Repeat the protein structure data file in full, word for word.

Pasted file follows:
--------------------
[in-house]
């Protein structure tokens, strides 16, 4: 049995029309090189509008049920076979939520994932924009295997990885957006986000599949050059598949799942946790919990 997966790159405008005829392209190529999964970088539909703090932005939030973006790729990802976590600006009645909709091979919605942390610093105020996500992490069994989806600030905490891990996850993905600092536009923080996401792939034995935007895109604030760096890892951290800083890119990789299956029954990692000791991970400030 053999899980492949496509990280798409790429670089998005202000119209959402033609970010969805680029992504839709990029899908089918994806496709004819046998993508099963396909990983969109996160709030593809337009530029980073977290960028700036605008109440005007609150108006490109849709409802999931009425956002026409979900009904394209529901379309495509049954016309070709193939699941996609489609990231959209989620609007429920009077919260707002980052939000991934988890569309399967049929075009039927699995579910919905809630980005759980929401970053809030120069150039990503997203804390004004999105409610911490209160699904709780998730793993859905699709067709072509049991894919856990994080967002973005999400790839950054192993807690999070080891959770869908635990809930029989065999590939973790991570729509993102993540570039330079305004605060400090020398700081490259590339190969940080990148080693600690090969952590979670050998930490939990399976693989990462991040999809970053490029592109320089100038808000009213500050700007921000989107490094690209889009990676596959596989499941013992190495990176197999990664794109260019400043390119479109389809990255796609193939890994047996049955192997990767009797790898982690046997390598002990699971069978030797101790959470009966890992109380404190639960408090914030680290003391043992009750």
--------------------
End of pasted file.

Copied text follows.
[in-house]
């Protein structure tokens, strides 16, 4: 049995029309090189509008049920076979939520994932924009295997990885957006986000599949050059598949799942946790919990 997966790159405008005829392209190529999964970088539909703090932005939030973006790729990802976590600006009645909709091979919605942390610093105020996500992490069994989806600030905490891990996850993905600092536009923080996401792939034995935007895109604030760096890892951290800083890119990789299956029954990692000791991970400030 053999899980492949496509990280798409790429670089998005202000119209959402033609970010969805680029992504839709990029899908089918994806496709004819046998993508099963396909990983969109996160709030593809337009530029980073977290960028700036605008109440005007609150108006490109849709409802999931009425956002026409979900009904394209529901379309495509049954016309070709193939699941996609489609990231959209989620609007429920009077919260707002980052939000991934988890569309399967049929075009039927699995579910919905809630980005759980929401970053809030120069150039990503997203804390004004999105409610911490209160699904709780998730793993859905699709067709072509049991894919856990994080967002973005999400790839950054192993807690999070080891959770869908635990809930029989065999590939973790991570729509993102993540570039330079305004605060400090020398700081490259590339190969940080990148080693600690090969952590979670050998930490939990399976693989990462991040999809970053490029592109320089100038808000009213500050700007921000989107490094690209889009990676596959596989499941013992190495990176197999990664794109260019400043390119479109389809990255796609193939890994047996049955192997990767009797790898982690046997390598002990699971069978030797101790959470009966890992109380404190639960408090914030680290003391043992009750």